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Macon Board of Education to meet Monday night; Swain and Jackson bring students back under Plan A

Schools across North Carolina are discussing the return for in-person learning under Plan A after Governor Roy Cooper and NC legislators reached an agreement to get kids back in the classroom. The Jackson County Board of Education approved a recommendation by interim Superintendent Dr. Tony Tipton to move grades 6-12 to the state’s “Plan A” and increase the number of in-person learning days from the current two days per week to four days per week, effective April 5 when students return from spring break.

With the exception of Jackson County Early College, all students can attend school in-person Monday, Tuesday, Thursday, and Friday beginning April 5.

Wednesday will continue to be a remote learning day for those schools. JCEC students will attend Monday-Thursday with Friday as their remote learning day.

Swain County Schools also announced this week that students in grades 6-12 will be returning to the classroom four days a week. Swain County Schools Superintendent Mark Sale recommended the return to in-person instruction to members of the Board of Education on Wednesday, March 17, and with the board’s approval, students will be returning on April 12. All students will be returning for in-person learning on Monday, Tuesday, Thursday, Friday, leaving Wednesday as a remote learning day for the district. 

April 12 is the Monday following Swain County Schools’ Spring Break and to better prepare for the transition, the week prior to Spring Break, students will be attending class on Wednesday, with an optional teacher work day on April 2 to allow teachers time to get ready for the new students.

In most WNC counties, students in grades PreK-5 have been attending class in-person four days per week since Oct. 5 when Governor Roy Cooper eased restrictions for elementary schools. However, each district has handled how grades 6-12 have been in-person differently.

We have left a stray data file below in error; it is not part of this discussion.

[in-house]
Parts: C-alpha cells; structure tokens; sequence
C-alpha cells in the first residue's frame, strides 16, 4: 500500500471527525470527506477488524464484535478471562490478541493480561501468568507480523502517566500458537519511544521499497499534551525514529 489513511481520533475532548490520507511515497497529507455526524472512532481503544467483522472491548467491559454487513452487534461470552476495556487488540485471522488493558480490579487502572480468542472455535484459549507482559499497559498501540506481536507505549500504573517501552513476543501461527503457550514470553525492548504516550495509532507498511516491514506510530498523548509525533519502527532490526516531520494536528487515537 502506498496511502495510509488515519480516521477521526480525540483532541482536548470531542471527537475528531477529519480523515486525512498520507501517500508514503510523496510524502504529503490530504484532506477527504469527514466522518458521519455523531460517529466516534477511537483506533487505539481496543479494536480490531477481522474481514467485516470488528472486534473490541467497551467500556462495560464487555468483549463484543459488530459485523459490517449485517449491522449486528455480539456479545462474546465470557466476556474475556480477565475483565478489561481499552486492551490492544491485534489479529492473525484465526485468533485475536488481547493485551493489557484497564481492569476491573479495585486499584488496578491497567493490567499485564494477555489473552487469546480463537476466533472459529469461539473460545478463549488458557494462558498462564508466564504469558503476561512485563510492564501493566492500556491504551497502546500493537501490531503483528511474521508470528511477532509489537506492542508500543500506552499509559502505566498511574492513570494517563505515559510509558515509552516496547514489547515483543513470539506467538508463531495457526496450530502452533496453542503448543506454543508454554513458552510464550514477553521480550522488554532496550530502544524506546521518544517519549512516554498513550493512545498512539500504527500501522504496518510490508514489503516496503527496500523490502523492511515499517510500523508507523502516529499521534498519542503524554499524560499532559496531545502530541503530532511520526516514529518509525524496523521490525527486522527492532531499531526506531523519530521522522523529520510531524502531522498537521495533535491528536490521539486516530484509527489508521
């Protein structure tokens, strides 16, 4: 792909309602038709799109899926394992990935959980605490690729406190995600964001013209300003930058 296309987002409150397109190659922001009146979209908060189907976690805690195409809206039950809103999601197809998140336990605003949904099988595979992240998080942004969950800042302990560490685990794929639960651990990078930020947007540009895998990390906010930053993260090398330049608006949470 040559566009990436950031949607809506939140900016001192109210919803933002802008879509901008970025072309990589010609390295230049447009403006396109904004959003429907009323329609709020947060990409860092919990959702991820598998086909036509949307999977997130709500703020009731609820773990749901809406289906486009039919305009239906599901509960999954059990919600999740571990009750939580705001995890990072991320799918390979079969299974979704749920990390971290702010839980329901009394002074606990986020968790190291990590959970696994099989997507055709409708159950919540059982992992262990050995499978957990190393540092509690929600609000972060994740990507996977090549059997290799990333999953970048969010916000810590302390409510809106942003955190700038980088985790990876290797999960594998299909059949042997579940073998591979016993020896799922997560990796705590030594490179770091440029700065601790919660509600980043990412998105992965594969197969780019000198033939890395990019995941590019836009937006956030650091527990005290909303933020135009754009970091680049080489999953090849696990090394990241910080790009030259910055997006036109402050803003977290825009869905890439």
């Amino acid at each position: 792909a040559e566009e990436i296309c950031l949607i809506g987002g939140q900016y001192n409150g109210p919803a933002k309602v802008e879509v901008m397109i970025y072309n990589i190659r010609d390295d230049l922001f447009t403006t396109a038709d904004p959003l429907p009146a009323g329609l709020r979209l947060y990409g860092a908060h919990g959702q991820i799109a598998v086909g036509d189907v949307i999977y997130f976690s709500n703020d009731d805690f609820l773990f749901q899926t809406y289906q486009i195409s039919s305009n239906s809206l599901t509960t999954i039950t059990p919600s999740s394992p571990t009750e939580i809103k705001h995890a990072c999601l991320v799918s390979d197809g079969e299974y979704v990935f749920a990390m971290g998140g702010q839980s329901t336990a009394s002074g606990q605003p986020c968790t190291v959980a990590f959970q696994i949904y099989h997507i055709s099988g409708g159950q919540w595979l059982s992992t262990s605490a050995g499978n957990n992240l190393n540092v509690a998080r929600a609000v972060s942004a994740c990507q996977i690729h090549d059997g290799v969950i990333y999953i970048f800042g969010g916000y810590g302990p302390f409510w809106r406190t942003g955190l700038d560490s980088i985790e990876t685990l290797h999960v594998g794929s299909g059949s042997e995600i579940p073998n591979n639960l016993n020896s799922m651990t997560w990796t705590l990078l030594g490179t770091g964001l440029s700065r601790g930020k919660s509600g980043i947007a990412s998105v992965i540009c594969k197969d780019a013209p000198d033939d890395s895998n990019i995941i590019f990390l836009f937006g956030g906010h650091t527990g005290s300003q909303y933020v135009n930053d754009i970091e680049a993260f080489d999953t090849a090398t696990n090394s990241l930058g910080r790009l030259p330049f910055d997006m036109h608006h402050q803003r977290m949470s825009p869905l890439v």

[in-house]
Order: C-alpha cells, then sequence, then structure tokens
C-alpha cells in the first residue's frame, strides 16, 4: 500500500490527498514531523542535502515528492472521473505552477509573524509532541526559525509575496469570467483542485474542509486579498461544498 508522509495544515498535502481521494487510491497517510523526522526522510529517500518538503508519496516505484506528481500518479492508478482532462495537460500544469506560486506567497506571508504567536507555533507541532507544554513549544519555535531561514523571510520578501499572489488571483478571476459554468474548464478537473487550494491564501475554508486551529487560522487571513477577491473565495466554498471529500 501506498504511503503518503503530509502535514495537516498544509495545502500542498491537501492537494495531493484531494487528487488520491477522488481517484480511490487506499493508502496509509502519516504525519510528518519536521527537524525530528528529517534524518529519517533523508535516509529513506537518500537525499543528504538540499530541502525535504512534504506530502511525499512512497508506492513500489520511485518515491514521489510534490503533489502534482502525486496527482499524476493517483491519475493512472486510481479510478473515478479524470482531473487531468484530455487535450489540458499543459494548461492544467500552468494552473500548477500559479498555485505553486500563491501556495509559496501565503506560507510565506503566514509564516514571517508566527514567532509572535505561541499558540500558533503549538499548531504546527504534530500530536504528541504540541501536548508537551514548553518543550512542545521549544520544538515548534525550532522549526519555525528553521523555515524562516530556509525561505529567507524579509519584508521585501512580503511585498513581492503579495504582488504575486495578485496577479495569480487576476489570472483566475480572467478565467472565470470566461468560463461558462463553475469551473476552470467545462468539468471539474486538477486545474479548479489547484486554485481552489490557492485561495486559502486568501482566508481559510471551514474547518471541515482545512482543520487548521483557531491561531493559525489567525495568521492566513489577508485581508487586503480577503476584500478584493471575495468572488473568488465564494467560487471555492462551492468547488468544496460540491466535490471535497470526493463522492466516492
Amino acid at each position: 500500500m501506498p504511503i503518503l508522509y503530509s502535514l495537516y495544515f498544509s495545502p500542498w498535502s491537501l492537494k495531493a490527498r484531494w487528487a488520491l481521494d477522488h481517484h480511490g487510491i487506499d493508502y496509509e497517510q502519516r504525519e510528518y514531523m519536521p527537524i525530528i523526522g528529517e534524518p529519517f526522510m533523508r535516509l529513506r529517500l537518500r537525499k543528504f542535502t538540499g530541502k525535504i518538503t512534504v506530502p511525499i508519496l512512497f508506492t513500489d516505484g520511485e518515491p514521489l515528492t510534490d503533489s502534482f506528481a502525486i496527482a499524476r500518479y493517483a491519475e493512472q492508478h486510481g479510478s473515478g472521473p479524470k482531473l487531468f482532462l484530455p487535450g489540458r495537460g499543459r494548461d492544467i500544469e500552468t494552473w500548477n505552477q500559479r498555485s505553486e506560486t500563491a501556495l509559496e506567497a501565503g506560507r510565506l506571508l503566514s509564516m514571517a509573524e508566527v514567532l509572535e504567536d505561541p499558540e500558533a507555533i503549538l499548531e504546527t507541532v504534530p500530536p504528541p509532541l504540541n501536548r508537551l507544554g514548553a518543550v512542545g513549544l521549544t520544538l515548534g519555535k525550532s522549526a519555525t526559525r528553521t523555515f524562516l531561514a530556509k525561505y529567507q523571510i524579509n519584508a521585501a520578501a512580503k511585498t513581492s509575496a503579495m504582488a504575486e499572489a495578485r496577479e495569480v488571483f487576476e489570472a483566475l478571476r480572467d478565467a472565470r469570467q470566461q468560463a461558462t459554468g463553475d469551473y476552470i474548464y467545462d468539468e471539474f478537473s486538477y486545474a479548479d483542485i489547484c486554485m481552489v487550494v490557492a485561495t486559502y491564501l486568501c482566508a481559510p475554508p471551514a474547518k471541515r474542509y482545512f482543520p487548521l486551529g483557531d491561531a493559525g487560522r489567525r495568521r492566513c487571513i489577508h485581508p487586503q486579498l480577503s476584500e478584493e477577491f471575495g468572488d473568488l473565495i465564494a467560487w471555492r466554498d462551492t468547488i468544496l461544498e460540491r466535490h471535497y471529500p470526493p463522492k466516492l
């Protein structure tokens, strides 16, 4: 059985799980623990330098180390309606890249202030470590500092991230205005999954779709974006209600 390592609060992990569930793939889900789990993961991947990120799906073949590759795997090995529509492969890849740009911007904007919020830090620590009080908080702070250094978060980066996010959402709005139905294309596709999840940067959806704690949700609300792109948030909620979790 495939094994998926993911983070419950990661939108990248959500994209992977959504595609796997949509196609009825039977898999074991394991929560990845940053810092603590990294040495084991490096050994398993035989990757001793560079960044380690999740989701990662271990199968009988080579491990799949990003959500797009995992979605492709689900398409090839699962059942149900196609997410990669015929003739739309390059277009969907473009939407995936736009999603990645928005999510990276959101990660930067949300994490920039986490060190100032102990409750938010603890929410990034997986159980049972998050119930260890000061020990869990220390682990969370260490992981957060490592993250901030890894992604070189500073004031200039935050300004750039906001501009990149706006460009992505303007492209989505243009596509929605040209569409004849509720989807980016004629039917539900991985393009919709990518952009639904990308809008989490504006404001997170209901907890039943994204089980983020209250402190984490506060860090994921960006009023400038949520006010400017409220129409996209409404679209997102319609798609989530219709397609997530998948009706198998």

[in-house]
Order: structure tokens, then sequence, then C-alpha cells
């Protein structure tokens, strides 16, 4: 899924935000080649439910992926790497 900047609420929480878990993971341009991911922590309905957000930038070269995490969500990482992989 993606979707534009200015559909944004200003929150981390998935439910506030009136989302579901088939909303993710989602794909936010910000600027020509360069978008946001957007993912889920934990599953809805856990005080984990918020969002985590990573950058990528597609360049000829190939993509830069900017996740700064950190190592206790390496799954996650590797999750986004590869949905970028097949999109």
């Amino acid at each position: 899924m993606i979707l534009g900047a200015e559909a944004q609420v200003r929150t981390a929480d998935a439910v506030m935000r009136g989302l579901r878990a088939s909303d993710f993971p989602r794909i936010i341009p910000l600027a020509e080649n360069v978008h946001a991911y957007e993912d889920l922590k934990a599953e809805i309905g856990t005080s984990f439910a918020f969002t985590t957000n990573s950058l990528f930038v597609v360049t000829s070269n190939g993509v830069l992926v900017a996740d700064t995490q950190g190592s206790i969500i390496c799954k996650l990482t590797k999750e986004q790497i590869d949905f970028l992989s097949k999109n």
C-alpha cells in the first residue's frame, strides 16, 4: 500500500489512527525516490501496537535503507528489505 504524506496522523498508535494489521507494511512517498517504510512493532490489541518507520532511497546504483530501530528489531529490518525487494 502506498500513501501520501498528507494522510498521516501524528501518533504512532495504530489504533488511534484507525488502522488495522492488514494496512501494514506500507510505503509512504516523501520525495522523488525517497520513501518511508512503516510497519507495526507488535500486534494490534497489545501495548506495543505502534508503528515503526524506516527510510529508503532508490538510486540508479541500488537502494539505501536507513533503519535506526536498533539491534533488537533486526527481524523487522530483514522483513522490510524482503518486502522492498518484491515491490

In Macon County, for 6-12 students at Macon Early College, Union Academy, Nantahala School, and Highlands School, students have been attended class four days per week, with Friday being a remote learning day to give teachers a day to address students who are participating in virtual learning. 

Franklin High School switched up their model after Christmas break, moving any virtual students to the online state academy, freeing up FHS teachers on Fridays, which allowed students to return to school three days a week. On Fridays, Cohort A and Cohort B would rotate Fridays to be able to adhere to social distancing requirements from the state. 

After NC Senate Bill 220, those requirements are no longer in place, which opens the doors for FHS to begin operating under Plan. In addition to FHS, if the board of education votes to do so, 6th graders at MVI as well as 7&8 graders at Macon Middle School can begin attending school full time for the first time in over a year. 

While WNC districts are deciding to bring students back for in-person learning, the option for students to remain virtual will continue for all districts. 

The Macon County Board of Education is scheduled to meet Monday, March 22 at 6 p.m and will likely be discussing Macon County’s plan moving forward. 

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